They look at your hips, waistline, shoulder heights, how straight you stand, and if you lean to one side or the other. They evaluate you from the side to assess your kyphosis to see if they need to give you more or take some away. You may wonder why your shoulders have anything to do with anything – but what you don’t know is if they correct your thoracic spine too much, or fuse too far up on your spine, that could make one shoulder higher than the other. They want to fuse as much of your spine as you need fused for successful treatment that will straighten your spine, give you good balance, and hopefully last for the rest of your life, but at the same time, fuse as few vertebrae as possible to leave you with the most motion.
It has always been a subject of debate among surgeons, at which vertebra to start and stop the fusion and instrumentation. Many different surgeons do similar surgeries but may have their individual techniques that they feel work well. There will always be some that look at that 53-degree curve and feel it’s best to fuse and instrument to T12, the last thoracic vertebra and others that will always think it’s best to include L1, the first lumbar vertebra. In most cases, neither decision is right or wrong. It’s a difference of opinion and what has worked best in their hands for their patients. You’ll hear terms like upper and lower END vertebrae (UEV and LEV – where the curve begins and ends), and upper and lower INSTRUMENTED vertebrae (UIV and LIV – where the instrumentation begins and ends).
That type of debate is what research studies are made of. Some surgeons may look at all patients fused to, for example, T12 and all those fused to L1 and compare their pre- and post-operative x-rays. They’ll evaluate what the effect of both levels have had on the adjacent vertebrae, discs, and compensatory curves. Did the unfused spine respond as they predicted? If there are striking differences in the outcomes, the study may be presented at a meeting to share the results with other medical professionals, which, in turn, can change how surgeons approach a certain curve type in the future. As stated, there are many factors that go into the planning and outcome of surgical treatment, all patients with a 53-degree primary curve are not automatically treated alike. They may have subtle differences that change their UIV or LIV or how straight their spine is after surgery. Sometimes, the surgeon will purposely ‘under-correct’ a curve so the shoulders and overall balance aren’t affected.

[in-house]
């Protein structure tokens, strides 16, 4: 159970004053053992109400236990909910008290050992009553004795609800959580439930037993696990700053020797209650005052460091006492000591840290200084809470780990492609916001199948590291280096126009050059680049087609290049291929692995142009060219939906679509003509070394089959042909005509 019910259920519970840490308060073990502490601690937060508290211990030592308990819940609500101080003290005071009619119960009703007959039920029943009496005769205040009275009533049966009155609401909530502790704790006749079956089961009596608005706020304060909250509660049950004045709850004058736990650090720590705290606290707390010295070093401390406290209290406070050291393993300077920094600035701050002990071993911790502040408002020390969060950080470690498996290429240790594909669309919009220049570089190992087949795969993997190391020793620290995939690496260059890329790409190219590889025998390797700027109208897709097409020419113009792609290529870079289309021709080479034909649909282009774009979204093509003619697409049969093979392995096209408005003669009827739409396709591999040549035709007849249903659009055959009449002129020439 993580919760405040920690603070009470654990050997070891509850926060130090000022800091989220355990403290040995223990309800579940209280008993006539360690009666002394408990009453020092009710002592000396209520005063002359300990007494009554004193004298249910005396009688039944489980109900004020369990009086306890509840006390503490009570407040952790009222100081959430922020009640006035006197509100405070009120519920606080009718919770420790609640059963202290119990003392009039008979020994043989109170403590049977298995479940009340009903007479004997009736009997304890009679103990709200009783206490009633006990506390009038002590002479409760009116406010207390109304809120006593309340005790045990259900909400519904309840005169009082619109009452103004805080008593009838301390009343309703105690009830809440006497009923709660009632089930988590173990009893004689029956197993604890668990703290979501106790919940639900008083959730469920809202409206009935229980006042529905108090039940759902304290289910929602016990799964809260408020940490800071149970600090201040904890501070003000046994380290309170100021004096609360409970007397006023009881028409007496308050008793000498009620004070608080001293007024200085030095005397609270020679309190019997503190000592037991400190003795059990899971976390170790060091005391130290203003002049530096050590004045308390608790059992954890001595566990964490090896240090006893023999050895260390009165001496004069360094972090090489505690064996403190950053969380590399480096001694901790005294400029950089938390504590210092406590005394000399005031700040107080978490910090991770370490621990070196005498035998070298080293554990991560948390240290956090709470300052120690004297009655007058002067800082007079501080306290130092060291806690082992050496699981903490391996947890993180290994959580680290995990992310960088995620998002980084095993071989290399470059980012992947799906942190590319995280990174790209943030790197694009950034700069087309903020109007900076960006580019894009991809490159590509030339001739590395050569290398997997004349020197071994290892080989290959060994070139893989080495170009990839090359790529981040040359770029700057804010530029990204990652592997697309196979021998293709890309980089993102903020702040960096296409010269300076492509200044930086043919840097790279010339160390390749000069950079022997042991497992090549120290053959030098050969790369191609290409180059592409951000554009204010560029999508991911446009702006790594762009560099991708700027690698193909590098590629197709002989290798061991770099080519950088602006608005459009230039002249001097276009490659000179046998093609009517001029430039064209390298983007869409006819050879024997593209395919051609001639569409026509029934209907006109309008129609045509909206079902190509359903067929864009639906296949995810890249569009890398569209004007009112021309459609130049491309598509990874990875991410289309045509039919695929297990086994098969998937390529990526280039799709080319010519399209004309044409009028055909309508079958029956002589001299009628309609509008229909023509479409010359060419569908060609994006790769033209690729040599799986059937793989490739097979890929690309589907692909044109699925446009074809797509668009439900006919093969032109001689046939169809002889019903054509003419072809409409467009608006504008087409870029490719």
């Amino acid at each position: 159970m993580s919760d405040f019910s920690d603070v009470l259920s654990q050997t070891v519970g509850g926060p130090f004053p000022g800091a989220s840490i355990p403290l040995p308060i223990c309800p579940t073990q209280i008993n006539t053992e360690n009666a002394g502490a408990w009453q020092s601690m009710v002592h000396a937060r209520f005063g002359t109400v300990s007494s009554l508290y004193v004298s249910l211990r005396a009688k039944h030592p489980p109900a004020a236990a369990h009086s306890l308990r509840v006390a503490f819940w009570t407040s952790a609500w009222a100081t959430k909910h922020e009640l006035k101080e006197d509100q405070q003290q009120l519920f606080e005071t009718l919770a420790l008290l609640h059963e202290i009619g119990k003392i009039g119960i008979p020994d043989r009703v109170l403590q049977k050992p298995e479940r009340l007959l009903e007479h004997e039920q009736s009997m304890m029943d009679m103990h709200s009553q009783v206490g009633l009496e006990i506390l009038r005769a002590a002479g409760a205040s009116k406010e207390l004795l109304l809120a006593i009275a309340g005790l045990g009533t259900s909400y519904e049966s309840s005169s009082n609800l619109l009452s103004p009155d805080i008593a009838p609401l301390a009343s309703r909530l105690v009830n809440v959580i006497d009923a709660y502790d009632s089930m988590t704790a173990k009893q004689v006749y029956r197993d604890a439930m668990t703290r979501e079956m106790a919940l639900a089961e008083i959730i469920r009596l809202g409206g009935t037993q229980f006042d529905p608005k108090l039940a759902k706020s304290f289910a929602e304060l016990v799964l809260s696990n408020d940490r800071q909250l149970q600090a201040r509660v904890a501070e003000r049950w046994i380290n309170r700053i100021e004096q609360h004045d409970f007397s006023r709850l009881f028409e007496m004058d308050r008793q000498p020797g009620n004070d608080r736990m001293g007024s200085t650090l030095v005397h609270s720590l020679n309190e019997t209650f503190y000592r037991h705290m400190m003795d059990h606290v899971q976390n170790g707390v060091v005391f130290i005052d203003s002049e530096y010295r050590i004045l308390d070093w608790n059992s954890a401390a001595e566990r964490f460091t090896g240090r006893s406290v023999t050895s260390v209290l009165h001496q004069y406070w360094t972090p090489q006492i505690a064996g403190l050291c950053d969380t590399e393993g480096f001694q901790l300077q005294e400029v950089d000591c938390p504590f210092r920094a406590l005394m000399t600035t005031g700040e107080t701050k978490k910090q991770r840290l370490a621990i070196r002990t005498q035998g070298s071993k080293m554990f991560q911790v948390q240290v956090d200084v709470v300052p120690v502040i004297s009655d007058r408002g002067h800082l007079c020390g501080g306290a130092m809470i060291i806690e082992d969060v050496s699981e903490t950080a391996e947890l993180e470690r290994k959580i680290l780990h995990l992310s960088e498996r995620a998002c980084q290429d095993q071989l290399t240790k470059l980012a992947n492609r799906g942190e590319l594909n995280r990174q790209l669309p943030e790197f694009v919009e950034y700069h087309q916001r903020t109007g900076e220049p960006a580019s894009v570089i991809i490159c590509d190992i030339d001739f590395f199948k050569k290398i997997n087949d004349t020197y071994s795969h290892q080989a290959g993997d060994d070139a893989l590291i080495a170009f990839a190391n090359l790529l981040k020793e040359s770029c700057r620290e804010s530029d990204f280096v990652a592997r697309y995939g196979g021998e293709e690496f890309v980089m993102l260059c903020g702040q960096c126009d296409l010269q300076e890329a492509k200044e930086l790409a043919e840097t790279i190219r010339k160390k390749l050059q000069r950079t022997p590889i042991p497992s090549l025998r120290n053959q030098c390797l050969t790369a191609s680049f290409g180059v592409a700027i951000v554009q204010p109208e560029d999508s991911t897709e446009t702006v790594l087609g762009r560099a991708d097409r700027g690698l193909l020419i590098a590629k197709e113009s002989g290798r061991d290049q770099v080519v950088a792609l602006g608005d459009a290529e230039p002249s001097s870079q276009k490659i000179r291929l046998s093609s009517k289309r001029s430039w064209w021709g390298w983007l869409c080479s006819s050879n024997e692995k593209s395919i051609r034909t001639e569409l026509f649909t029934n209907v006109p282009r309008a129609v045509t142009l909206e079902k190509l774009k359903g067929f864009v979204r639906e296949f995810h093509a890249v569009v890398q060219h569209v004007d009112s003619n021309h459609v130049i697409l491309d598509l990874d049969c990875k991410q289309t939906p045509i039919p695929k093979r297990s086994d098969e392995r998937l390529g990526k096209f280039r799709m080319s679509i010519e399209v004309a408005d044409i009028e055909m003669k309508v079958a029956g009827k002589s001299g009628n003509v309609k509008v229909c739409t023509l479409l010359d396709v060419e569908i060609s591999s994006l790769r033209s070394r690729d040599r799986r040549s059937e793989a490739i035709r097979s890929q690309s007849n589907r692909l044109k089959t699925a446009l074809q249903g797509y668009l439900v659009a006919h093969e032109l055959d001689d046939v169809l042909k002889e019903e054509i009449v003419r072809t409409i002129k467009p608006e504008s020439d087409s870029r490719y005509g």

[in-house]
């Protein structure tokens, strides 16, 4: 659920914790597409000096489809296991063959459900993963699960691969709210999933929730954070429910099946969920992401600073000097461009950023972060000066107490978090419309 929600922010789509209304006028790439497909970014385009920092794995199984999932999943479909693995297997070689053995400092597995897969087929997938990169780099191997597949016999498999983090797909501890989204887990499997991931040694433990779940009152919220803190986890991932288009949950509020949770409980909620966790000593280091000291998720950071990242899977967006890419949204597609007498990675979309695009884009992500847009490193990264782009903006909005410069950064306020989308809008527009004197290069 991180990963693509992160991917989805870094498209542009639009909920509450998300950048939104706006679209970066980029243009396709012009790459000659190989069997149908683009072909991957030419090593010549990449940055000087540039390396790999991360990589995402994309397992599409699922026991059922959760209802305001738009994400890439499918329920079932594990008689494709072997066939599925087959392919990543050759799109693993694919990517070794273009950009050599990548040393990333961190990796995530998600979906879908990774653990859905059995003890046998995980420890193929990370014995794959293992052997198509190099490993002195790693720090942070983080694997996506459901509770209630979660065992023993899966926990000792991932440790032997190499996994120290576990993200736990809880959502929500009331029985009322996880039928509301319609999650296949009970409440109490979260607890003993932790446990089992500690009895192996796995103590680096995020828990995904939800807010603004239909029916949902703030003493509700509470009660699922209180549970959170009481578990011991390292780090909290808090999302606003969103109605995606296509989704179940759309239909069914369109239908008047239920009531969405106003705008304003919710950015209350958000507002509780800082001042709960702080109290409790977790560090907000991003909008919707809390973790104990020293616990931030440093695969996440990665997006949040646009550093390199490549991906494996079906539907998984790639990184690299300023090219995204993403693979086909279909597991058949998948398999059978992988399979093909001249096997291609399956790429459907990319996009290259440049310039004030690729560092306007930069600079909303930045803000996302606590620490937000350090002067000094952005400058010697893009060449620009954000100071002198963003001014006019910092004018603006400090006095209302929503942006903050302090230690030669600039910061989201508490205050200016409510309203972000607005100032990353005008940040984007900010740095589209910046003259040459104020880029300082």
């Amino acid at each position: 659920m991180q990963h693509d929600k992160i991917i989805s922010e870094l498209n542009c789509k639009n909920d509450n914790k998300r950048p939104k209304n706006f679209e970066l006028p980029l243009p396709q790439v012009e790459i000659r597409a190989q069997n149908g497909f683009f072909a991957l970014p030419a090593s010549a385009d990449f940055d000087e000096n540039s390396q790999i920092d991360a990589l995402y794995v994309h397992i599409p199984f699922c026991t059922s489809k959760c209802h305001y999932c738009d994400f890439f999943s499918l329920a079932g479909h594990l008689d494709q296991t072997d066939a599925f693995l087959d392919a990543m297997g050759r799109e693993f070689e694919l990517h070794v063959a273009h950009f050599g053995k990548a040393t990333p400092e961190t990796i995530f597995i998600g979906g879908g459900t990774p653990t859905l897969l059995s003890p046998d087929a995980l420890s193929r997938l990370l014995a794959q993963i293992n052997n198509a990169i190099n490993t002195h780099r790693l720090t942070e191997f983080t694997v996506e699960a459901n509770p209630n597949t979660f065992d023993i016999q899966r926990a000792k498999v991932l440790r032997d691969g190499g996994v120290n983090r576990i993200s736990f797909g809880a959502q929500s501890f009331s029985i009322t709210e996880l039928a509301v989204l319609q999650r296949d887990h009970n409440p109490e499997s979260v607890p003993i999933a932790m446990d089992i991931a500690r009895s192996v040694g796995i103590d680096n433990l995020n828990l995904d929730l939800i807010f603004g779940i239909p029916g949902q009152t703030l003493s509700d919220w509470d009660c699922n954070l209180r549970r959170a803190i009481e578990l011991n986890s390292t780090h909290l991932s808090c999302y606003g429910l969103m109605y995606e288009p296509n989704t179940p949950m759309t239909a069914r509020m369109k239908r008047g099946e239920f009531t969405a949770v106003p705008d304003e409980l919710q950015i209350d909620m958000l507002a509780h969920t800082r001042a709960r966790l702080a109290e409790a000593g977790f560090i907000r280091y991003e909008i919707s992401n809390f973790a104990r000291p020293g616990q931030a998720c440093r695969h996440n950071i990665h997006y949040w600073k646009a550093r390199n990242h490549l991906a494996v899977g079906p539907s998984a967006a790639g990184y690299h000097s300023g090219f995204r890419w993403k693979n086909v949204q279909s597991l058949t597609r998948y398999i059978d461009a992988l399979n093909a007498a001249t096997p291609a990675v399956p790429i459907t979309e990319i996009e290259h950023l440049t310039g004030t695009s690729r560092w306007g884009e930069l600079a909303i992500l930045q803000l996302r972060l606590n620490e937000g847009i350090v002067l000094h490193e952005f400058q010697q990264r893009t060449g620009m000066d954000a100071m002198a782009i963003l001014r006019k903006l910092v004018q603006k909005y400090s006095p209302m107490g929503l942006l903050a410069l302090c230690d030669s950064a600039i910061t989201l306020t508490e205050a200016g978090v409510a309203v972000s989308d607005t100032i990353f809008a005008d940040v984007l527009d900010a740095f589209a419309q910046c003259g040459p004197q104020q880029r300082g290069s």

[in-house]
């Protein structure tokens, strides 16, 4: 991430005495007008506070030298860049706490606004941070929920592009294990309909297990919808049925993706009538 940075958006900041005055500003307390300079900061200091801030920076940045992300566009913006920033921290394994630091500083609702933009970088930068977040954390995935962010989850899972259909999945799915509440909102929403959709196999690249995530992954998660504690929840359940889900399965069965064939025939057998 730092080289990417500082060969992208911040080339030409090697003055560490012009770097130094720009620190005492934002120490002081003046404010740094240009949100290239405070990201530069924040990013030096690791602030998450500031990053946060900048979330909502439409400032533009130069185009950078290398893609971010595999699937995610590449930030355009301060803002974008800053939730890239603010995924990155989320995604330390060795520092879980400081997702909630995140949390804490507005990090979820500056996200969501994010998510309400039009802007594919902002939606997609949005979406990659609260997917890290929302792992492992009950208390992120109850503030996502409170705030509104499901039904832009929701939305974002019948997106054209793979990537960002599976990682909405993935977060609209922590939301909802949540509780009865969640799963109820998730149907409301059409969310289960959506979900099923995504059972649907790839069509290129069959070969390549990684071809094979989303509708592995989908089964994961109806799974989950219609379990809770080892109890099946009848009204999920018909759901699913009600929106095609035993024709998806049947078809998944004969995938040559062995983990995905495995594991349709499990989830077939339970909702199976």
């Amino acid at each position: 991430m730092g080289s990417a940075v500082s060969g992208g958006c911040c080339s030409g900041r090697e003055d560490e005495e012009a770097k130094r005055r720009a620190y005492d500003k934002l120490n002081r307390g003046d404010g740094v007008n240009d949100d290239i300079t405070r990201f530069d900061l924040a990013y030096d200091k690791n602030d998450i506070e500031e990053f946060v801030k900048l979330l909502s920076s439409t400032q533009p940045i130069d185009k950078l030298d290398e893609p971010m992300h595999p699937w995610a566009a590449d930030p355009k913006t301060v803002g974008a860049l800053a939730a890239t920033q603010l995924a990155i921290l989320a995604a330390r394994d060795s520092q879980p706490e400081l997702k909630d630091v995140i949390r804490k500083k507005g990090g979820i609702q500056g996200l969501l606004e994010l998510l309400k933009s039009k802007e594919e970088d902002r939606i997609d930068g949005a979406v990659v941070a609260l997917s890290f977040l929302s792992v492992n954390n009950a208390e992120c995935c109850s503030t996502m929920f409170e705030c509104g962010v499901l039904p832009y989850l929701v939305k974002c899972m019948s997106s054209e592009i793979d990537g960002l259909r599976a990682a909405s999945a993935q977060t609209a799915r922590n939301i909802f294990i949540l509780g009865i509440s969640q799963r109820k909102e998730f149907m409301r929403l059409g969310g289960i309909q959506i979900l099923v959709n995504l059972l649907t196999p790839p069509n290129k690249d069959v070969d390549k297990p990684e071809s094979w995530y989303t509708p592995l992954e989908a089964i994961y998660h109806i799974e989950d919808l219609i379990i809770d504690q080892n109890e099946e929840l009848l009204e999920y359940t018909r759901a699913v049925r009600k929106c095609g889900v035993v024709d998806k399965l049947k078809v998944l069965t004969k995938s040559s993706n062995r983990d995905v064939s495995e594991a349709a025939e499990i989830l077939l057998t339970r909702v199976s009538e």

Here are some examples of studies that were presented at SRS meetings in 2017 that each looked at treatments done for patients with similar diagnoses. The researchers, who may also be surgeons, look at all patients from participating institutions, treated during a certain period of time and divide them into groups based on levels fused, type of procedure, etc. They analyze each group seeing if there are similarities in those that had successful outcomes versus those that had various problems.
Doing this type of research and learning from past treatments, surgeons are continually looking for ways to improve spine surgery, to make it safer and to make it more successful for their patients.